Cormack, William Epps, Narrative of a Journey Across the Island of Newfound­land in 1822, reproduced in James P. Howley, The Beothucks or Red Indians: The Aboriginal Inhabitants of Newfound­land (1915), p. 145 [para. 62, footnote 49].

Cowan, William, Papers of the Twenty-First Algonquin Conference (1990), generally [para. 78, footnote 61].

de la Morandière, Charles, Histoire de la pêche française de la morue dans l'Amérique septentrionale, des origines à 1789 (1962), vol. 1, pp. 387, 388 [para. 411, footnote 397]; 437 [para. 410, foot­note 396].

Denys, Nicolas, The Description and Natu­ral History of the Coasts of North America (Acadia) (c. 1672) (1968 Reprint), pp. 57 to 77 [para. 387, foot­note 376]; 62, 63 [paras. 296, 385, foot­notes 280, 374]; 64, 65 [para. 385, foot­note 375]; 196 [para. 194, footnote 178]; 403 [para. 181, footnote 167]; 440, 441 [para. 191, footnote 175]; 443 [para. 181, footnote 166].

Dièreville, Sieur de, Relation of the Voy­age to Port Royal in Acadia or New France (1933), generally [para. 295, footnote 279].

Downing, John, A Brief Narrative Con­cerning Newfoundland (1676), pp. 560 to 563 [paras. 436, 437, footnotes 416, 417].

Eccles, W.J., The Canadian Frontier 1534-1760 (1969), pp. 77, 78 [para. 590, foot­note 523].

Francis, R. Douglas, Jones, Richard and Smith, Donald B., Origins - Canadian History to Confederation (1988), p. 326 [paras. 369, 370, footnote 358].

Ganong, W.F., Crucial Maps in the Early Cartography and Place - Nomenclature of the Atlantic Coast of Canada (1964), pp. 75 [para. 170, footnote 157]; 81 [para. 171, footnote 158].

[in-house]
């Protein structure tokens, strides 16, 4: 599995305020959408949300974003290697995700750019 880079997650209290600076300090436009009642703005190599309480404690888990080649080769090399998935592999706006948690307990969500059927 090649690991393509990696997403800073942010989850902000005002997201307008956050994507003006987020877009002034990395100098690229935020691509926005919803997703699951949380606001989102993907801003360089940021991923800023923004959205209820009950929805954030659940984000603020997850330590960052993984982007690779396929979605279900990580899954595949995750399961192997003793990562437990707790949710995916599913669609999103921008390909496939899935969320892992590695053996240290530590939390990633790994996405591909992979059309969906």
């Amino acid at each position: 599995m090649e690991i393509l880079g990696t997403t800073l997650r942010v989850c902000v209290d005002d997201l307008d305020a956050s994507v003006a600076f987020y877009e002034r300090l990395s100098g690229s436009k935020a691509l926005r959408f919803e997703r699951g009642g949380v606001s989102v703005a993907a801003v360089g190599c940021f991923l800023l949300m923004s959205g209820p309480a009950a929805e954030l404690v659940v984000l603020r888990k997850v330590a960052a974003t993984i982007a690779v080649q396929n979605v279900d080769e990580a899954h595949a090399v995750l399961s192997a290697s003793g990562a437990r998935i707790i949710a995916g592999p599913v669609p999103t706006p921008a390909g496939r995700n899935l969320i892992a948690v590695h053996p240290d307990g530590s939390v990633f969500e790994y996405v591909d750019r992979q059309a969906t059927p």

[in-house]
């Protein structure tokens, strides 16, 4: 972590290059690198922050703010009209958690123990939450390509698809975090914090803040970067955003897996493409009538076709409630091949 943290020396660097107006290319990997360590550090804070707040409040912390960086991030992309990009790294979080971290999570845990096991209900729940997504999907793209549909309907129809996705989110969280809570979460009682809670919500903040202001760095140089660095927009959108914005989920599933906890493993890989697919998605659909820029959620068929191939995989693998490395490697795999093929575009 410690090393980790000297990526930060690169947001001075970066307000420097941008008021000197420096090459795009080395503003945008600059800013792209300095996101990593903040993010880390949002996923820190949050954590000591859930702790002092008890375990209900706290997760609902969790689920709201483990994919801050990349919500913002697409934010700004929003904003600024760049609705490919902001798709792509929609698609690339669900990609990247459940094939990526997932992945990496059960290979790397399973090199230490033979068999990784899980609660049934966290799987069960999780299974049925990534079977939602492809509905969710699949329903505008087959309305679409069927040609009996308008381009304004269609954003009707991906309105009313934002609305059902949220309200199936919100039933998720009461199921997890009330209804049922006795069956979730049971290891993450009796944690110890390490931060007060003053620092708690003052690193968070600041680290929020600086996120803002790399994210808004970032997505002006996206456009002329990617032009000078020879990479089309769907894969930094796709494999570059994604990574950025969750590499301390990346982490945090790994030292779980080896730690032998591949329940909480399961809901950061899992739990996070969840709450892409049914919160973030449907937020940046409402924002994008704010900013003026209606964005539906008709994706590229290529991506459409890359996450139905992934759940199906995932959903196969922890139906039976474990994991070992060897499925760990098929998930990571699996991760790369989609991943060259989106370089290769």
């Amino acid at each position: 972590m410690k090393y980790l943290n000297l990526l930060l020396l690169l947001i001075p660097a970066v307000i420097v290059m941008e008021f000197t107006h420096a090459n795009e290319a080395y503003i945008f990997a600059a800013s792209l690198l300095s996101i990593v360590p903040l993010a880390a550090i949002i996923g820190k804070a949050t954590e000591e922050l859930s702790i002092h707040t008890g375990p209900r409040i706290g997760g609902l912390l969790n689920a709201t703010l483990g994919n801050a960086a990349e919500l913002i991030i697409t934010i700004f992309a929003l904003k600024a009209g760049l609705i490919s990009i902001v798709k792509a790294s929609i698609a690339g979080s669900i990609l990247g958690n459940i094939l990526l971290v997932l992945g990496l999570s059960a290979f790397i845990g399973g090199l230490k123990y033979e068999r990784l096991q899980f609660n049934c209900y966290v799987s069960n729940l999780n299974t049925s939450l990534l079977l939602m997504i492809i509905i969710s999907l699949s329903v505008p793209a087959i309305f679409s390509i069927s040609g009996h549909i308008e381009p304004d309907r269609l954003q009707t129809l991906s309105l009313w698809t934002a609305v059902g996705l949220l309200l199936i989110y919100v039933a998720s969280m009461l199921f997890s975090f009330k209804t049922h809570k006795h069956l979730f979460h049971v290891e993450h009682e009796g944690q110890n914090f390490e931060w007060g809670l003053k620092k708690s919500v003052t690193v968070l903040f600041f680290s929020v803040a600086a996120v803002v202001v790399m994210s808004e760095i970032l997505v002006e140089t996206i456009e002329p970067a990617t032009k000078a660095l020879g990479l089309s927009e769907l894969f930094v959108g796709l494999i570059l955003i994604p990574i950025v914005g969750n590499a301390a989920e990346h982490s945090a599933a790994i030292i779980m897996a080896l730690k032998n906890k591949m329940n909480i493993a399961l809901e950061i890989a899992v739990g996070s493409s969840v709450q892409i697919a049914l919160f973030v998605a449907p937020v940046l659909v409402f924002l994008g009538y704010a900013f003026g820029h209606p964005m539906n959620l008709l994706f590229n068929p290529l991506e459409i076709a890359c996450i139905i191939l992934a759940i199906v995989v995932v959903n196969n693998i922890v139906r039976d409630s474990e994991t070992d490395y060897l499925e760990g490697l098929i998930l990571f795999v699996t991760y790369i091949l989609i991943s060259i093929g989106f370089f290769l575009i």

Hakluyt, Richard, Copy of Excerpt of Richard Hore's Voyage to Newfoundland and Beyond [1589], in David B. Quinn, New American World: A Documentary History of North America to 1612 (1979), vol. 1, c. 17, pp. 207, 208 [para. 10, footnote 2].

Hakluyt, Richard, The Principal Navigations Voyages Traffiques & Dis­coveries of the English Nation (1965), vol. 8, pp. 173, 174 [para. 375, footnote 361].

Halsbury's Laws of England (2nd Ed. 1933), vol. 2, pp. 7 [para. 1079, footnote 860]; 23 [para. 1094, footnote 871]; 37 [para. 1083, footnote 862].

Harris, R. Cole, Historical Atlas of Canada (1987), vol. 1, plate 23 [para. 312, foot­note 298].

Hart, Simon, The Prehistory of the New Netherland Company (1959), pp. 14 [paras. 360, 366, footnotes 351, 355]; 15 [para. 366, footnote 355].

Hewson, John, The Name Presentic and Other Ancient Micmac Toponyms (1981), Newfoundland Quarterly 77, No. 4, p. 11 [paras. 276, 394, footnotes 268, 380].

Hoffman, Bernard G., Account of a Voy­age Conducted in 1529 to the New World, Africa, Madagascar, and Sumatra, Translated from the Italian, with Notes and Comments (1963), Ethnohistory, vol. 10, No. 1, pp. 13, 14 [paras. 87, 169, footnotes 66, 156]; 17 [para. 35, footnote 21].

Hoffman, Bernard G., Cabot to Cartier: Sources for a Historical Ethnography of Northeastern North America 1497-1550 (1961), pp. 29, 31 [para. 167, footnotes 153, 154].

Hoffman, Bernard G., The Historical Eth­nography of the Micmac of the Sixteenth and Seventeenth Centuries (1955), pp. 32 [para. 189, footnote 173]; 42 [para. 199, footnote 183]; 151 to 156 [para. 70, footnote 56]; 268-272 [para. 73, footnote 58].

Hogg, Peter W., Constitutional Law of Canada (2001 Looseleaf Update - Release 1), vol. 1, p. 2-16 [para. 1090, footnote 867].

Hogg, Peter W., Constitutional Law of Canada (4th Ed. 1997) (Looseleaf), para. 27.5(b) [para. 524, footnote 476].

Howley, James P., Reminiscences (1887), pp. 9, 12-14, 20, 41 [para. 65]; 48 [paras. 60, 65, footnotes 47, 51].

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Counsel:

Donald Burrage, Q.C., Edward Hearn, Q.C., and Deborah Paquette, for Her Majesty The Queen;

Robert M. Matthews and Shane G. McDonald, for the defendants;

James Thistle, Q.C., for the intervenor, Corner Brook Pulp & Paper Ltd.;

Colm St. R. Seviour, for the intervenors, Abitibi-Consolidated Inc. and Abitibi-Consolidated Co. of Canada.

This application was heard between Jan­uary 31, 2000, and December 2, 2002, at St. John's, Nfld. and Lab., before L.D. Barry, J., of the Newfoundland and Labrador Supreme Court, Trial Division, who delivered the following judgment on July 17, 2003.

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5 practice notes
  • R. v. Sappier; R. v. Gray, 2006 SCC 54
    • Canada
    • Supreme Court (Canada)
    • December 7, 2006